Background: Fatty acids (FA) in bovine milk derive through body mobilization, de novo synthesis or from the feed via the blood stream. To be able to digest feedstuff, the cow depends on its rumen microbiome. The relative abundance of the microbes has been shown to differ between cows. To date, there is little information on the impact of the microbiome on the formation of specific milk FA. Therefore, in this study, our aim was to investigate the impact of the rumen bacterial microbiome on milk FA composition. Furthermore, we evaluated the predictive value of the rumen microbiome and the host genetics on the composition of individual FA in milk.
Results: Our results show that the proportion of variance explained by the rumen bacteria composition (termed microbiability or hB2) was generally smaller than that of the genetic component (heritability), and that rumen bacteria influenced most C15:0, C17:0, C18:2 n-6, C18:3 n-3 and CLA cis-9, trans-11 with estimated hB2 ranging from 0.26 to 0.42. For C6:0, C8:0, C10:0, C12:0, C16:0, C16:1 cis-9 and C18:1 cis-9, the variance explained by the rumen bacteria component was close to 0. In general, both the rumen microbiome and the host genetics had little value for predicting FA phenotype. Compared to genetic information only, adding rumen bacteria information resulted in a significant improvement of the predictive value for C15:0 from 0.22 to 0.38 (P = 9.50e-07) and C18:3 n-3 from 0 to 0.29 (P = 8.81e-18).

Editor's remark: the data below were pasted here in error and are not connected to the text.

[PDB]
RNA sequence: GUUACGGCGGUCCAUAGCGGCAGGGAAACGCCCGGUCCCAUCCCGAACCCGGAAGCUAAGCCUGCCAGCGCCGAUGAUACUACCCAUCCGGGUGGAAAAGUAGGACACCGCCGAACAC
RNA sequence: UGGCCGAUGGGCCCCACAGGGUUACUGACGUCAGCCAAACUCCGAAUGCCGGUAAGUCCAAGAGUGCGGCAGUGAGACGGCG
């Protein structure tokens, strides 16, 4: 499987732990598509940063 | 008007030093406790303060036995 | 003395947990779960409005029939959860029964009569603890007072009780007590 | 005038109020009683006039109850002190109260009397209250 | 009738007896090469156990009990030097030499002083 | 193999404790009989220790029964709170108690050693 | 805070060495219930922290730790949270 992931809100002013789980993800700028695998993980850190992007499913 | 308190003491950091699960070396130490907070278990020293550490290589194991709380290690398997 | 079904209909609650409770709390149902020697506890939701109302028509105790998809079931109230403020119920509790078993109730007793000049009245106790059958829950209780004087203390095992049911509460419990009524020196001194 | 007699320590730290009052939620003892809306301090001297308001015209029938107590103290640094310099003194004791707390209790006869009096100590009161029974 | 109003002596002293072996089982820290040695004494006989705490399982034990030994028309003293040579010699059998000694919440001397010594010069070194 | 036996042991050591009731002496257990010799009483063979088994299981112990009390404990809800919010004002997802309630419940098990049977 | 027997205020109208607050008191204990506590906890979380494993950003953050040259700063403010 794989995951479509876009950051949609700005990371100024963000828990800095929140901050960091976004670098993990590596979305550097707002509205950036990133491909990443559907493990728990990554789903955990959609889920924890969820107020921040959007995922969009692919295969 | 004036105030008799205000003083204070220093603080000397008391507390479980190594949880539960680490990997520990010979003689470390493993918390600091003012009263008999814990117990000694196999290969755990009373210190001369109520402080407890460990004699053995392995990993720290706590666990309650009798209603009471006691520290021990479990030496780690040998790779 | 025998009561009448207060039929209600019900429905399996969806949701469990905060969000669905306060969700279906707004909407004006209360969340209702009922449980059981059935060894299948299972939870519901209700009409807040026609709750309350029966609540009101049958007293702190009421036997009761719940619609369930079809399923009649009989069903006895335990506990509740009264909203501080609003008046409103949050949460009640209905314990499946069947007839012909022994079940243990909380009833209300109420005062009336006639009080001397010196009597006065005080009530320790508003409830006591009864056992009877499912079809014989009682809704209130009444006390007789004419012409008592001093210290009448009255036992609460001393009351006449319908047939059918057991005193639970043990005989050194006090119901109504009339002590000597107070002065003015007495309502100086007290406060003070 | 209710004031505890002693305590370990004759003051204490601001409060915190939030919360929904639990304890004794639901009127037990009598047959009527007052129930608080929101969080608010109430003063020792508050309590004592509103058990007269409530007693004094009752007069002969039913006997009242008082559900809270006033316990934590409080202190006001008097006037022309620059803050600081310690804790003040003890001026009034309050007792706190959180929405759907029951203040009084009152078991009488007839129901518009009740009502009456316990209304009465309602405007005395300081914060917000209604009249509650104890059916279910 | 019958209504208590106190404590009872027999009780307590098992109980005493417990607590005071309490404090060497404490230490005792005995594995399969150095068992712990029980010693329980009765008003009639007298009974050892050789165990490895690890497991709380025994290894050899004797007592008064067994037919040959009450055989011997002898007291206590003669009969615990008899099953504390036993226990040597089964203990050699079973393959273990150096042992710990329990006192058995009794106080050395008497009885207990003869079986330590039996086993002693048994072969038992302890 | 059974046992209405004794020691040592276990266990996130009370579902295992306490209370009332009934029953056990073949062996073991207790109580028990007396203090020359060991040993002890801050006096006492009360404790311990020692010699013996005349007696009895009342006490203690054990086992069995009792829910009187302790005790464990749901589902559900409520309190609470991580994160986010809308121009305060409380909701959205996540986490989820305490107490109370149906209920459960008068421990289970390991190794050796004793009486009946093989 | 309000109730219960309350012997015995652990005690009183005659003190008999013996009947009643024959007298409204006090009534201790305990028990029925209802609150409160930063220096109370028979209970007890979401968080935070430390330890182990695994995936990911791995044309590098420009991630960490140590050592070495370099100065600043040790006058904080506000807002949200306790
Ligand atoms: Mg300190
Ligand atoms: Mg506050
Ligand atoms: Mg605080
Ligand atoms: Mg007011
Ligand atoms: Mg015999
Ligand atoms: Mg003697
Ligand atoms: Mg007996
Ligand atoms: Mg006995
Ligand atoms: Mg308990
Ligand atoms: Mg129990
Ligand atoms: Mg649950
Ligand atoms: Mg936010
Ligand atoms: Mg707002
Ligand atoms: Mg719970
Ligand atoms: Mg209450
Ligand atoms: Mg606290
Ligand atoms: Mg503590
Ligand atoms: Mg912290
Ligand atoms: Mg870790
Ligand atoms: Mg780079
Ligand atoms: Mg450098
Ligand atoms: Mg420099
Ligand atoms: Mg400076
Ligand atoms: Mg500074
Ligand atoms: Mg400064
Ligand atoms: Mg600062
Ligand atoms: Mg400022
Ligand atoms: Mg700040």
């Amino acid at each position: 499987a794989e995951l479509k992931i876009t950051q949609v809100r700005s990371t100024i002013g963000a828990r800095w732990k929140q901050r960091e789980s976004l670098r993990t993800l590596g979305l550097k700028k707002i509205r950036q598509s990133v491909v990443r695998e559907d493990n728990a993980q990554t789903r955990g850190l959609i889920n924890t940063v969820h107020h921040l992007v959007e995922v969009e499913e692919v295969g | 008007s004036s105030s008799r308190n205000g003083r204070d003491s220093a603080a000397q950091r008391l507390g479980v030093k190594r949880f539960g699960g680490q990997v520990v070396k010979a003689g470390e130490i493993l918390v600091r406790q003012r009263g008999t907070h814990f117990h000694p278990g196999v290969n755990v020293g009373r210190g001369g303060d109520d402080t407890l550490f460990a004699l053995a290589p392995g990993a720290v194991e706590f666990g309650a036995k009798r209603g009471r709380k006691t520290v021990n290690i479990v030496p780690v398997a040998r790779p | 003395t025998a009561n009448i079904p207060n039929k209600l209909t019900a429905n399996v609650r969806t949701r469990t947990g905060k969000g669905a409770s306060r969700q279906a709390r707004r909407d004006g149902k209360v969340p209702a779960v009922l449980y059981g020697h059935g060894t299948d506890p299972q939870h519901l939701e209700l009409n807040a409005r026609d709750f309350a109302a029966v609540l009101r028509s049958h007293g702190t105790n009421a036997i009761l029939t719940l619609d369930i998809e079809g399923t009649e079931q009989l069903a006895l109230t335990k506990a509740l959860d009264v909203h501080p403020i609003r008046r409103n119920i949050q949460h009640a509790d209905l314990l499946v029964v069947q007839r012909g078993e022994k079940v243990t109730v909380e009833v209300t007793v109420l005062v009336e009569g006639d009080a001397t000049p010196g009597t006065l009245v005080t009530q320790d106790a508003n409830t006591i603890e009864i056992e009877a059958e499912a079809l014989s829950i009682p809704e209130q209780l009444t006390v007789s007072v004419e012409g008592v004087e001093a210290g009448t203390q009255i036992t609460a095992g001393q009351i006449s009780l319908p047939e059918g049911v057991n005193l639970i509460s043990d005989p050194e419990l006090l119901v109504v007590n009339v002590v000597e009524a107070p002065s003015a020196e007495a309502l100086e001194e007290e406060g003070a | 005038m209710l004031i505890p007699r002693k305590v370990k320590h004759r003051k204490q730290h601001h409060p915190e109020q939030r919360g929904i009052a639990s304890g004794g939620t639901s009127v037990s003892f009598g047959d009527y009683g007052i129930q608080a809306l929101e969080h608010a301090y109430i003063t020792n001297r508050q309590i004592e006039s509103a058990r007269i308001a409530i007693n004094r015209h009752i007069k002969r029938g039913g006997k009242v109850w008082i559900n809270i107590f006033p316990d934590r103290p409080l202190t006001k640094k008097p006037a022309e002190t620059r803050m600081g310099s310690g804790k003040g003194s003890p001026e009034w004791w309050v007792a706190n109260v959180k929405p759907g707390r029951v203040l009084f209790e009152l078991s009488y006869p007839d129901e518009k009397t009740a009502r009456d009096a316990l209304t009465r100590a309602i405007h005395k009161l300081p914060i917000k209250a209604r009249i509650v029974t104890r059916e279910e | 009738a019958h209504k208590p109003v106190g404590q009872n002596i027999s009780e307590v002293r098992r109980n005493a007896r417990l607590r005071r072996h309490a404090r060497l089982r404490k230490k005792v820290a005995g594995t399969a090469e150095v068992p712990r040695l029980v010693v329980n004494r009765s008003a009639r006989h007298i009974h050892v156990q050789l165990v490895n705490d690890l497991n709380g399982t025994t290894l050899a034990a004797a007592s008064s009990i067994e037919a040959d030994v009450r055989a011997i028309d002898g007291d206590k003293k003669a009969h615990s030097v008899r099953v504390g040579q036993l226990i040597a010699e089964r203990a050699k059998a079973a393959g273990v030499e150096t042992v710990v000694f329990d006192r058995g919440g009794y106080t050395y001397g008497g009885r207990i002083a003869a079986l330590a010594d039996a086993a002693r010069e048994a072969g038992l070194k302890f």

Conclusions: The rumen microbiome has a pronounced influence on the content of odd chain FA and polyunsaturated C18 FA, and to a lesser extent, on the content of the short- and medium-chain FA in the milk of Holstein cattle. The accuracy of prediction of FA phenotypes in milk based on information from either the animal's genotypes or rumen bacteria composition was very low.